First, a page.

12. I’m not sure what all the latest technology encompasses. I’m pretty sure there are technological advances that I know nothing about. My perspective is that of a woman who learned to type on a typewriter that wasn’t electric!, and who thought the IBM Selectric was a huge stride in improving office automation. Once I got into office management, we transitioned from reproducing audit reports on a Mimeograph to mass producing them on giant Xerox machines. I struggled through the first generation of text recognition software (scanners), and lived through the infancy of dedicated word processing equipment. The advent of a powerful laptop computer seems pretty magical to me, to say nothing of the smartphones and all they’re capable of.

    That said, my personal use of advanced technology is pretty much limited to my MacBook Air which has been used to the point that I have worn through several letters on the keyboard. Like others here I’m thrilled with the amount of information that is readily available on line, but am alarmed to think that there are individuals and organizations out there whose sole purpose is to concoct and spread falsehoods, hack into computer systems and generally create havoc. I’m also dismayed when I see people in public places such as check-out lanes in stores, restaurants, and theaters who are engaged with their smartphones rather than talking with their companions or being present to the people serving them.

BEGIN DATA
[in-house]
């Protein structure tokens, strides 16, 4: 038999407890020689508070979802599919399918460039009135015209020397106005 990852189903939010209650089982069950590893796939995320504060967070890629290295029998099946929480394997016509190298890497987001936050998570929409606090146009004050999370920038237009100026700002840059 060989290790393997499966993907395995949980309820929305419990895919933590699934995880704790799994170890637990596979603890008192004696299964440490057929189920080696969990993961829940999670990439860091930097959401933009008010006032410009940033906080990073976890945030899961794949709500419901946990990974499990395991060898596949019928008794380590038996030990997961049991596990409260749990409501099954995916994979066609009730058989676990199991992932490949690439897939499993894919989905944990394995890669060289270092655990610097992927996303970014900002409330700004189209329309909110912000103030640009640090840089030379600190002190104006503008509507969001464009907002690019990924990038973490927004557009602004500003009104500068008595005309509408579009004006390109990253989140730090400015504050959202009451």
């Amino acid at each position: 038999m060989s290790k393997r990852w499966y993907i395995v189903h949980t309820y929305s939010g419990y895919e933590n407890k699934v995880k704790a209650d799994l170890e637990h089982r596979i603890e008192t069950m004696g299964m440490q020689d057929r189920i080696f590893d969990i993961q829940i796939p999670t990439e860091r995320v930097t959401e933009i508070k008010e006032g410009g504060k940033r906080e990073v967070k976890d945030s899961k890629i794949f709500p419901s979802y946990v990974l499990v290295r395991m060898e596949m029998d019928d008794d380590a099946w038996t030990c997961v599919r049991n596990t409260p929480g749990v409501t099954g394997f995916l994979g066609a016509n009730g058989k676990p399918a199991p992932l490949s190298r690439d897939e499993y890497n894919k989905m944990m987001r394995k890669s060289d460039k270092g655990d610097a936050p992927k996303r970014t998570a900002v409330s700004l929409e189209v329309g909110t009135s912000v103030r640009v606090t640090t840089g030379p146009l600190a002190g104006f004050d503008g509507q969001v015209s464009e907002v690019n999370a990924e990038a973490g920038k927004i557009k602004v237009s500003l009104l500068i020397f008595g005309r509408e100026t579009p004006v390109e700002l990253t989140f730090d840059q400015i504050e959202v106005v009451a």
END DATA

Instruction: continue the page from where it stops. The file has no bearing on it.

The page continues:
Liked by 3 people

  13. I was somewhat surprised to get a set of coupons from Target that corresponded to items I had purchased there recently. Up to 25% discounts on specific food, clothing, household, and health care items. The first time I got one of these “Time for a Target Run” coupon flyers, I thought it was coincidental that so many of the items were ones I used. The second time, I noticed that it was truly “targeted” specifically to me. Some items were exactly what I had bought in the past and others said something like, “you might also like …” I don’t use a Target credit card either. I find that a bit big brother-ish. But it worked; I used some of the coupons.

    On the plus side, I really like that I never have to wonder about little things that cross my mind that I would not have taken the time to research before the Internet; like how old is so-and-so, or the guy in that commercial looks familiar, where have I seen him before. It’s also helpful when my mother has questions I can’t answer off the top of my head (probably works with inquisitive children as well), when I want to know what tomorrow’s weather forecast is, verify how to spell a word, or a hundred little, niggling questions that I don’t need to store anymore.

    I think it’s a terrible thing for kids to have access to so much of everything. A dad’s Playboy read in the back of a closet with a flashlight (I had brothers) is a Charlie Brown comic strip compared to what the kids can get ideas (and in trouble) from today.

    While it is a useful and entertaining tool, the Internet is wrought with dangerous pitfalls for all age groups. It’s wise to be careful and not gullible when venturing into its murky depths. (Insert scary organ music here.)

    Again, she descends from her soapbox.

    Liked by 6 people